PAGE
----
Wednesday, November 3, 2010

Interactive Fiction Blog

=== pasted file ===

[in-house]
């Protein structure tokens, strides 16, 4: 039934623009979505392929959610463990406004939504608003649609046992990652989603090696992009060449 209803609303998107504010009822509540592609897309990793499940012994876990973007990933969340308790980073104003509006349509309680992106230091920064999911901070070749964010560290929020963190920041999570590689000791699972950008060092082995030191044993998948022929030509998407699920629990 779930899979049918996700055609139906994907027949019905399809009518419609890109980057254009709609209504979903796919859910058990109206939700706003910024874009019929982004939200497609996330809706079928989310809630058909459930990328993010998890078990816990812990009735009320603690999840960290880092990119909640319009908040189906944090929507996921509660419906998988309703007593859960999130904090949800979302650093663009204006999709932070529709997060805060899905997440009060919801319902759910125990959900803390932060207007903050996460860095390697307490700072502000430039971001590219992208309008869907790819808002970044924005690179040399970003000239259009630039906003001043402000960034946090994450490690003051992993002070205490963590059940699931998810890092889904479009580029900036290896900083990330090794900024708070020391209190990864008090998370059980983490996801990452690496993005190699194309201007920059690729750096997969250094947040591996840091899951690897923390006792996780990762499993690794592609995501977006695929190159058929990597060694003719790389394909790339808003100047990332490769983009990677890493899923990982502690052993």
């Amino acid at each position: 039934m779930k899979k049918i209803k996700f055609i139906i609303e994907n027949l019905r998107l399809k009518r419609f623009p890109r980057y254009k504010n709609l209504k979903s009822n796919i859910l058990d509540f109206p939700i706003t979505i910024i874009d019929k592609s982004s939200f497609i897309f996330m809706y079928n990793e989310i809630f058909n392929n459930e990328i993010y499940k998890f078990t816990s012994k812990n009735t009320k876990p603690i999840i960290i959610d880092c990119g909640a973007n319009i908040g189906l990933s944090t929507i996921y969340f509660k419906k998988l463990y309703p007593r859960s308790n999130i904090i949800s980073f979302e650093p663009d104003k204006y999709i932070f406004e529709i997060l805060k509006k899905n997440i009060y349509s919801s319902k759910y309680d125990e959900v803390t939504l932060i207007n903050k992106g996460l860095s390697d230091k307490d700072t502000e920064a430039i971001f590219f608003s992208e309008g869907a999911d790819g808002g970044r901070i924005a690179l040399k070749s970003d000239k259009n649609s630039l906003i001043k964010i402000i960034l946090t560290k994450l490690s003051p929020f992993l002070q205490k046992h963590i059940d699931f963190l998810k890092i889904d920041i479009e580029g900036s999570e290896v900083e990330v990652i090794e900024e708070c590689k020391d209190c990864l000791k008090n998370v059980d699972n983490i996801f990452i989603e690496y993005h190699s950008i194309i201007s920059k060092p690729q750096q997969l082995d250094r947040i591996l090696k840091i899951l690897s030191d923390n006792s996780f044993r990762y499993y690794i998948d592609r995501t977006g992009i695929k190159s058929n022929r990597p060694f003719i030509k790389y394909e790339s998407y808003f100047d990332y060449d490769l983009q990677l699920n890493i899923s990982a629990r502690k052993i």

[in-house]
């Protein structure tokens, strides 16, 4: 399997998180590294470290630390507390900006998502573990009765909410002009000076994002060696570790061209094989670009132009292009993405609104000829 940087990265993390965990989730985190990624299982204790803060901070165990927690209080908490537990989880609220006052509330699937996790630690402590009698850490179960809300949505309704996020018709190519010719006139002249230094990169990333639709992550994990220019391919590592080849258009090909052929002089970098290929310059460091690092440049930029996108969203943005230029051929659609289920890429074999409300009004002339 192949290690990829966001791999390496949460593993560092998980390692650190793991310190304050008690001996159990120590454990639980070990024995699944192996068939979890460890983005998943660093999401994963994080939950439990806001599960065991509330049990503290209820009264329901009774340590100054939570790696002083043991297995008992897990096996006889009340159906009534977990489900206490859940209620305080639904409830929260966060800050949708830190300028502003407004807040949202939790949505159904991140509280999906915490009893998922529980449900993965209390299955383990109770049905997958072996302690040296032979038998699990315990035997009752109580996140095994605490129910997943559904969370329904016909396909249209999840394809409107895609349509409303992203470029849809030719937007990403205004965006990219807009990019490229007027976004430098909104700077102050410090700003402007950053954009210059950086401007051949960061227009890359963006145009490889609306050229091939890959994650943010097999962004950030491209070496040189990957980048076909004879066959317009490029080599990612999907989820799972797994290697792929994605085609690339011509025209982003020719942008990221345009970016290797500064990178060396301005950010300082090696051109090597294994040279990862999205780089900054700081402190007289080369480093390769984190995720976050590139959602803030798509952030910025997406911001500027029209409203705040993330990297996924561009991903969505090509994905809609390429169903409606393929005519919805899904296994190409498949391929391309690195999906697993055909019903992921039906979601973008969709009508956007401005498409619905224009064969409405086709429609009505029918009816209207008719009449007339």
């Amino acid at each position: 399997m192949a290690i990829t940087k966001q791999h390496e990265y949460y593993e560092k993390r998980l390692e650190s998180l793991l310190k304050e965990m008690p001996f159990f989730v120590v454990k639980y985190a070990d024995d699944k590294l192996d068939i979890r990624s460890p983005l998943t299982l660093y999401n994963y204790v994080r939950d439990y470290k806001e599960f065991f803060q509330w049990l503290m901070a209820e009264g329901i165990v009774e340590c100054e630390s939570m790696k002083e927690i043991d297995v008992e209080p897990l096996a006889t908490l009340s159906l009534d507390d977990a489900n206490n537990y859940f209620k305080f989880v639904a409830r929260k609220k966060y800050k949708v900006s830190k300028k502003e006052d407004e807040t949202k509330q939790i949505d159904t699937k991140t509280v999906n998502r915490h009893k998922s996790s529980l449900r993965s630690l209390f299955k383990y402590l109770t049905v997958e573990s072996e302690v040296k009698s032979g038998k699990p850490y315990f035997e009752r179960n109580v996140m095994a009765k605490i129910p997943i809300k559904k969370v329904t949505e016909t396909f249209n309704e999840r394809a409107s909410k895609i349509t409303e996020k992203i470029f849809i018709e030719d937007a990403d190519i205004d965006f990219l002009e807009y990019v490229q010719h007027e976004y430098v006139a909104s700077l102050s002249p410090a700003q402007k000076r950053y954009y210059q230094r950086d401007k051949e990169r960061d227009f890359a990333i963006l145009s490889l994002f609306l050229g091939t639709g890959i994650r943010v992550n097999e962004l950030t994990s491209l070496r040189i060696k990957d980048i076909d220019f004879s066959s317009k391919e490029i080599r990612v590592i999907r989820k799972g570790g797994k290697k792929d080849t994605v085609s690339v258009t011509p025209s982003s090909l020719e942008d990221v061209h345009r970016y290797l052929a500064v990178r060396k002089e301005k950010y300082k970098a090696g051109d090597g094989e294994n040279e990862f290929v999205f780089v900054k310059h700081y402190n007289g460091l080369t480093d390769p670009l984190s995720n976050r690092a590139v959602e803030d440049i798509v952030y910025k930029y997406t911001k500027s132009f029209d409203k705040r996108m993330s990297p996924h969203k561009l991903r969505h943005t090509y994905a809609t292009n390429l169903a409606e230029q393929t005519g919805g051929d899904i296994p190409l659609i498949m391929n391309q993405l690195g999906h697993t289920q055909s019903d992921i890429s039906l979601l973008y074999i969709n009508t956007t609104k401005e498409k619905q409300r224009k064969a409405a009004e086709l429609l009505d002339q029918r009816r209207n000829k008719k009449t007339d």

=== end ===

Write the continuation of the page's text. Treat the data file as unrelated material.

Like electronic poetry, interactive fiction is something I have never encountered before experiencing this Electronic Literature class.  Interactive fiction is a story that can be played like a game.  The user has control over what happens by making different choices which control how the storyline develops.  This story is usually an adventure or a mystery story.  The authors of these interactive fiction stories need to be able to predict what a reader will say, ask, or command.  This way they can create many responses to make their story more diverse and have many different outcomes based on what the reader types.  Since the programmer cannot possibly predict and create meaningful responses to everything that a player might possibly type, it is fairly easy to stump the parser. Likewise, when interacting with a computer-controlled supporting character in the game world, the game will expect the player to type commands that follow patterns like ‘kiss headmaster,’ ‘attack headmaster,’ ‘ask headmaster about Malcolm’, or ‘give book to headmaster.’"  (Jerz, What is Interactive Fiction?) These expected commands will move the story along and create different things to happen.  The personality of the user along with the interests of the user have a great affect on what will happen in the story, because what happens in the story is controlled mainly by the reader.  This is what makes interactive fiction so interesting and so different than how we usually read.  “The pleasure involved in interaction is not simply that of reading.  Nor is it entirely alien from that of reading; if the component reading and writing processes are arranged using puzzles in such a way that the challenges of an interactive fiction world are hard enough and easy enough, and other elements can enhance, and be integral to, the reading pleasure that is involved.”  (Montfort, pg. 1)  The beauty of interactive fiction is that you are not only reading, but you are interacting.  It is much different than a normal story, but is like it in the way that it is still a story, still has a plot, still has characters, and still has literary elements.  It is just a different and more interesting way of reading a story.  This relates to electronic poetry because it is still poetry, but it is just poetry in a more interesting and appealing way.  It is more fun to experience literature electronically and interactively.  It is more appealing to a younger generation as well, particularly my own generation who are heavily dependent on technology.  Many of my peers do not find reading from pages very exciting or something that they would classify as “fun”, but electronic poems and interactive fiction seems to be something that would interest them and be something they would enjoy because of the fact that it is different and very appealing.  I have very much enjoyed interacting with these interactive fiction stories.  It is something I have never encountered before but in this class I’ve had chances to read and write my own.  In a world where having control is a necessity to many, being able to control the outcome of the story you are reading can be very satisfying.  The world is changing, technology is changing, so why shouldn’t the way we read stories change as well?  This is not a replacement of books and written words, but just a new way of enjoying them.